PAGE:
Too many people complain about pain, and they have to do so in the face of chronic conditions such as a degenerative knee joint or a chronic back problem. But acute pain is different, usually informing a person that some sort of injury is occurring. That is important information.
In the human body, nerves perform many vital functions, including informing the brain of injury. Some of these fragile structures control muscles, causing you to bend your arm and muscles to act accordingly. They are also important for stimulating certain muscles that we cannot voluntarily control or change, such as heart rate or bowel movements. Nerves are a short-term system of immediate effects on the body. Many people suffer from nerve disorders that make them unable to feel certain painful stimuli. The term used to describe many of these conditions is peripheral neuropathy (PN). Neuropathy is a frequent consequence of diabetes, although PN can be associated with many other conditions.
Peripheral neuropathy affects about 20 million people in the United States, especially people over the age of 55. As mentioned, it can involve various types of nerves, like those of the autonomic (think heart function), the motor nerves (the ability to pick up an object), and the sensory nerves (the sharp pain experienced when stepping on a tack). There are many different reasons a person can develop PN, including physical injuries, repetitive trauma, infections, metabolic problems, and exposure to toxins and certain medications. Unfortunately, many people, about a third, have no apparent cause of peripheral neuropathy. This is called idiopathic, indicating that the cause is unknown. Acquired neuropathies caused by environmental factors such as toxins, disease (such as diabetes) or infection (such as Lyme disease or shingles) are also common. Alcoholism is a well-known source of PN, as is chemotherapy. Hereditary neuropathies are less common.
You may imagine this is a simple diagnosis, but nothing could be further from the truth. According to studies, almost 3/4 of people with neuropathy are undiagnosed. Many people with some type of PN have no obvious symptoms or signs, just mild numbness or occasional tingling that is easy to ignore. In contrast, a minority suffer from painful neuropathy, with some experiencing a terrible burning sensation, sometimes twenty-four hours a day. Sleep can be a painful topic for these people because the fiery sensations are more noticeable when they are lying in bed, without any other stimuli to distract the patient. Other sensations may include tingling or stabbing pains. People with chronic neuropathy often lose the ability to feel temperature as well as pain. Consequently, they may burn themselves or develop open sores from prolonged pressure and not even realize they have been injured. And if they have a weakened immune system, as people with diabetes do, even a minor skin injury, a simple crack from dry skin, can lead to infection and subsequent amputation.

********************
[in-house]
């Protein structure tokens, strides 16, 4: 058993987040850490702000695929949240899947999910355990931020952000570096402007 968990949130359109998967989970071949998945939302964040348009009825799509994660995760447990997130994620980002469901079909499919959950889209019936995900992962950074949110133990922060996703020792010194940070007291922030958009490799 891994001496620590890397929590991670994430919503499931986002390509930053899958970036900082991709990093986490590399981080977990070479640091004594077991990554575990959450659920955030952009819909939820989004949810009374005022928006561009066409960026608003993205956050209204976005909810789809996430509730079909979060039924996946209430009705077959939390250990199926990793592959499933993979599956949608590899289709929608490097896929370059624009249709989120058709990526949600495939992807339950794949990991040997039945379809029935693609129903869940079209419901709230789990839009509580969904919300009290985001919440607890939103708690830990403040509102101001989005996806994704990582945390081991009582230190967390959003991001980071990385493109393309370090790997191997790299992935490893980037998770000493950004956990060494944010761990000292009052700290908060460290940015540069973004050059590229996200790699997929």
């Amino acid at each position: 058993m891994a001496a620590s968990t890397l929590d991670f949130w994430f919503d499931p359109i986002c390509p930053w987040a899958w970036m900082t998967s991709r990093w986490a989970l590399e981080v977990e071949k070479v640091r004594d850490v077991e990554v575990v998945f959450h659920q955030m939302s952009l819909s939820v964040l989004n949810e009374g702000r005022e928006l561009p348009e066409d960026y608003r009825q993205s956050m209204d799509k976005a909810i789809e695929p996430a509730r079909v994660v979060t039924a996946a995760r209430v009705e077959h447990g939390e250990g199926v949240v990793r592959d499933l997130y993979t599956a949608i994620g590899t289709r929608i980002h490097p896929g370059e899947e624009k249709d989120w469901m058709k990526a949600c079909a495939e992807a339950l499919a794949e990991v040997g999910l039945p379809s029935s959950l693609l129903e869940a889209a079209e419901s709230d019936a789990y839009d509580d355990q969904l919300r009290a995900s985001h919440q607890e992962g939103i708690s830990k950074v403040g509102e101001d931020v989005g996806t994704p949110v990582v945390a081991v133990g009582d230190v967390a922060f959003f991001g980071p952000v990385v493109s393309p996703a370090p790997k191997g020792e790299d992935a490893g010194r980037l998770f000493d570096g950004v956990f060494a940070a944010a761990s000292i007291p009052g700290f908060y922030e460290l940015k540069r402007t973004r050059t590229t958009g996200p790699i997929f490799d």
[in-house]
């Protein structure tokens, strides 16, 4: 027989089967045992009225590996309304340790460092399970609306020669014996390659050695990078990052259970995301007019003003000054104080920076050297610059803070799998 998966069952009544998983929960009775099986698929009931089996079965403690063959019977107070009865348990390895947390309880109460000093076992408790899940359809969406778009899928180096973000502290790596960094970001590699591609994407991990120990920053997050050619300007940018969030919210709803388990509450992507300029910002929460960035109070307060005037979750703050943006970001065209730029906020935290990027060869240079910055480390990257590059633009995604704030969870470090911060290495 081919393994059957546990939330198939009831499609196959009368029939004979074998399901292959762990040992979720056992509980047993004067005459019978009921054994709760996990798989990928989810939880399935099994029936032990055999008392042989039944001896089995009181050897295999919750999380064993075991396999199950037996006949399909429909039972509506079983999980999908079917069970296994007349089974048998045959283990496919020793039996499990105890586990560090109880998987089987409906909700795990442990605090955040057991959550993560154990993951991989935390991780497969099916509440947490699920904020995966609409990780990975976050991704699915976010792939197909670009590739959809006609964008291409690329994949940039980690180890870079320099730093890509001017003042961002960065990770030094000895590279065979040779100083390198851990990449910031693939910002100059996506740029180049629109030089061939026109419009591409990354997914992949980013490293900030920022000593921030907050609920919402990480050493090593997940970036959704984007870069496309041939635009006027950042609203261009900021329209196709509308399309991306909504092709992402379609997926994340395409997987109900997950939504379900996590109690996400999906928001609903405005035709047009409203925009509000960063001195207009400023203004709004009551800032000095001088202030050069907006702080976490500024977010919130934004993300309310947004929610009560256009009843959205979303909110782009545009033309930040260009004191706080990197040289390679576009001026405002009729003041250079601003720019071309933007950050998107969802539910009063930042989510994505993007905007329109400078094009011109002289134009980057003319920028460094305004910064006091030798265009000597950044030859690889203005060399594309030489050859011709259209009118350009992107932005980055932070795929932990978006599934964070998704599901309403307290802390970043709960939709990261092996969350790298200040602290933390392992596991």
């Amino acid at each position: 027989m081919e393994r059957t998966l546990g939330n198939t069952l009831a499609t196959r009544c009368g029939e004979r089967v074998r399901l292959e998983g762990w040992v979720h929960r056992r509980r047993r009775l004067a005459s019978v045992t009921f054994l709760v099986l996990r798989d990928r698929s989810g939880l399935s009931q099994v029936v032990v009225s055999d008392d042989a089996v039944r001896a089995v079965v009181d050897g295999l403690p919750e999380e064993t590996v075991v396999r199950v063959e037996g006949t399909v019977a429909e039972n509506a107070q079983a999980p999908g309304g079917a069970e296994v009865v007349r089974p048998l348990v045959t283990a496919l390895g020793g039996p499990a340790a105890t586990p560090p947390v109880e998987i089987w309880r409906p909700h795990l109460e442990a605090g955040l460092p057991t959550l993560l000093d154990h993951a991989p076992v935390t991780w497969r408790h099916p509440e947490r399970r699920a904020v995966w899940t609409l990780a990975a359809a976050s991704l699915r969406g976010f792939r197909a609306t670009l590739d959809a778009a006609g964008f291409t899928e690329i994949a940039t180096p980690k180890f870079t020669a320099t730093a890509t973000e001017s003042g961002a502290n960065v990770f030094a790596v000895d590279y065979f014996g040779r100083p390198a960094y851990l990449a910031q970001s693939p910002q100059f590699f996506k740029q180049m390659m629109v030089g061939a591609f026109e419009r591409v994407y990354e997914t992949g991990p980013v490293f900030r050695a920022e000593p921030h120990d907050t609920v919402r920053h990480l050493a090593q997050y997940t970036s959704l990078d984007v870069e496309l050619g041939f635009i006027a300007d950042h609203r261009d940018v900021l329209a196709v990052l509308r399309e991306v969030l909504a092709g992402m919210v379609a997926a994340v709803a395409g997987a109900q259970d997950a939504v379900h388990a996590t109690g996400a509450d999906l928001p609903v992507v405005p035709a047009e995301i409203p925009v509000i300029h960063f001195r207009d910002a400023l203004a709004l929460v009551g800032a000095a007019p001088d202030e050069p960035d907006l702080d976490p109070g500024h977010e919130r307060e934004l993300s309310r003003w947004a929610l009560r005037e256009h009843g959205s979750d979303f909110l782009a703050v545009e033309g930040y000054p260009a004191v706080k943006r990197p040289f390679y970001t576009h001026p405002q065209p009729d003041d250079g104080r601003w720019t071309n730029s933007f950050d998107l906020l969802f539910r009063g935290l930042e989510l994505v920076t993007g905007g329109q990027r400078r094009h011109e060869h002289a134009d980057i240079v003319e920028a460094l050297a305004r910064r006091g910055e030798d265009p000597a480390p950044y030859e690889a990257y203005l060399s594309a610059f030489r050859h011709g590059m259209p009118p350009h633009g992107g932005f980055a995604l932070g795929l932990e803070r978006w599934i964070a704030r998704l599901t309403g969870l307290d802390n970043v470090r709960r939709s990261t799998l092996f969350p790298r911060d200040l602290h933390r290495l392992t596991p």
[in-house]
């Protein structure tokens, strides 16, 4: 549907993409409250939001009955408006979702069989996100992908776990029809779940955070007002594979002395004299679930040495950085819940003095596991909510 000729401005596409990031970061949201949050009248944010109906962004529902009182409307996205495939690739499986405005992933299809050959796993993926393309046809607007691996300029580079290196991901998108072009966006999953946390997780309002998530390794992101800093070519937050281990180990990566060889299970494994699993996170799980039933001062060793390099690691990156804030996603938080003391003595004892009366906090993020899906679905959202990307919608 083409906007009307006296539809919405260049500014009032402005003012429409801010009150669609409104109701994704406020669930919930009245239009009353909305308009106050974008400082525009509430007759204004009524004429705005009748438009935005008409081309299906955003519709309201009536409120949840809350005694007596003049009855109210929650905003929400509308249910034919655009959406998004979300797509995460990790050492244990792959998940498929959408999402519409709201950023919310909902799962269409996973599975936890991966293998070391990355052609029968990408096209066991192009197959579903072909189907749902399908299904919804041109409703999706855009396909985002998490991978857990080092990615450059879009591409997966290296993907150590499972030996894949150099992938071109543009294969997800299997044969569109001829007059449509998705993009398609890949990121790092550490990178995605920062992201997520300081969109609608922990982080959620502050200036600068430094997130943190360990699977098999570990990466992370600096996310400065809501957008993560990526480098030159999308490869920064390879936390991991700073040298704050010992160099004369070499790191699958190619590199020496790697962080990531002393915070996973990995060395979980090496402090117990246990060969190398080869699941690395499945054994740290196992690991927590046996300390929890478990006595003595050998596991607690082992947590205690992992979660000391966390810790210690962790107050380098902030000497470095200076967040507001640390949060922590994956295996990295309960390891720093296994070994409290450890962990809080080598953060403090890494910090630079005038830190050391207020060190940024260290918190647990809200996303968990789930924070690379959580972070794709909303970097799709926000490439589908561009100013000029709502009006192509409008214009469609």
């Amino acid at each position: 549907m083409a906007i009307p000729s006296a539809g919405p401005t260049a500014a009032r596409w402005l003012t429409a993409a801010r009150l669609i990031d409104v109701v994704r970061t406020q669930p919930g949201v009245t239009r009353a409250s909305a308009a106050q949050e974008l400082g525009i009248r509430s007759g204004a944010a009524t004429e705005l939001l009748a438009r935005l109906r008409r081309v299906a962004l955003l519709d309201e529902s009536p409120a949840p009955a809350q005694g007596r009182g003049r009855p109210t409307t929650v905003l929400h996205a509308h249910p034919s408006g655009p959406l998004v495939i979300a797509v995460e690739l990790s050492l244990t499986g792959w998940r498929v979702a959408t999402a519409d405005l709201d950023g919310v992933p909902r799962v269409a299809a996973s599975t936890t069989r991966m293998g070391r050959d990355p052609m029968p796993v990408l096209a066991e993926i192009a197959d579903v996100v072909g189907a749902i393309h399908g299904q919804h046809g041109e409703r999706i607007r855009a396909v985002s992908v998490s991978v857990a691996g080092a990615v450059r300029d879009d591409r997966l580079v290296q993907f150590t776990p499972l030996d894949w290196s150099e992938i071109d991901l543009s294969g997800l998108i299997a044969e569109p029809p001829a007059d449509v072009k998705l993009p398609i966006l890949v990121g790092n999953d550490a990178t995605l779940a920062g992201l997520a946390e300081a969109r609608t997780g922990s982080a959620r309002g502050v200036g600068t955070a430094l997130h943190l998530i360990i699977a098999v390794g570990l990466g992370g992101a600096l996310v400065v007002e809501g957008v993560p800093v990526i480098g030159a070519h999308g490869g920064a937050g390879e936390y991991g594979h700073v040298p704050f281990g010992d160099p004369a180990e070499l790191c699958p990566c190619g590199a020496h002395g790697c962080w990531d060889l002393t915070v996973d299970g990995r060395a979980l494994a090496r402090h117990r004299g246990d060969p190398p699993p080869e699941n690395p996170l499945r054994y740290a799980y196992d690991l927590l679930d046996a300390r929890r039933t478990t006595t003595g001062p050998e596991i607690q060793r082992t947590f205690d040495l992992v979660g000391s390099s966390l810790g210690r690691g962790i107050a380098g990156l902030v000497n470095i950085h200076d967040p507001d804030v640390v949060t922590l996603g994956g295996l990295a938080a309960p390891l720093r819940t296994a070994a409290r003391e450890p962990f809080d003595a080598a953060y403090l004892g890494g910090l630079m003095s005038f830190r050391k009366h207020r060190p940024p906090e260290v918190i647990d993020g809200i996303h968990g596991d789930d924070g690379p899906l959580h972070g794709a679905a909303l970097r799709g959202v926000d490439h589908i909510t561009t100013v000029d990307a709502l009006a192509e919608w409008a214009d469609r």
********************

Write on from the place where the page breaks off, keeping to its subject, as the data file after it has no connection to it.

It is not difficult to diagnose neuropathy, but it is rarely done properly. The most accurate and most scientific is the tiny skin nerve density test. The epidermal nerve fiber density test, developed by Johns Hopkins University, is the global gold standard for definitive diagnosis and provides a definitive count, a certain number of functioning cutaneous nerves. The most common approach to treating neuropathy is with oral medications that simply mask the symptoms. Although it is a chronic condition, many patients with diabetic peripheral neuropathy are treated with opioids, a class of painkillers with high addictive potential. They are best used for acute pain, potentially depressing breathing if a dosage error is made.
Many people take anti-inflammatory drugs such as ibuprofen (Motrin) or naproxen (Aleve), although they too have potentially serious side effects. Recently, various antidepressants have become popular for treating chronic pain, the most common examples being Gabapentin (Neurontin) and pregabalin (Lyrica). Unfortunately, they help only a minority of people, relieving about half of their pain. As expected, more than a third experience any complications from taking the drug. Improving nerve health is a completely different approach to peripheral neuropathy. Some entirely new forms of electrical stimulation have been developed to improve nerve function, although major clinical trials have not yet been conducted. Nutraceuticals are increasingly being recommended in modern medicine, but this method of improving nerve health has several drawbacks.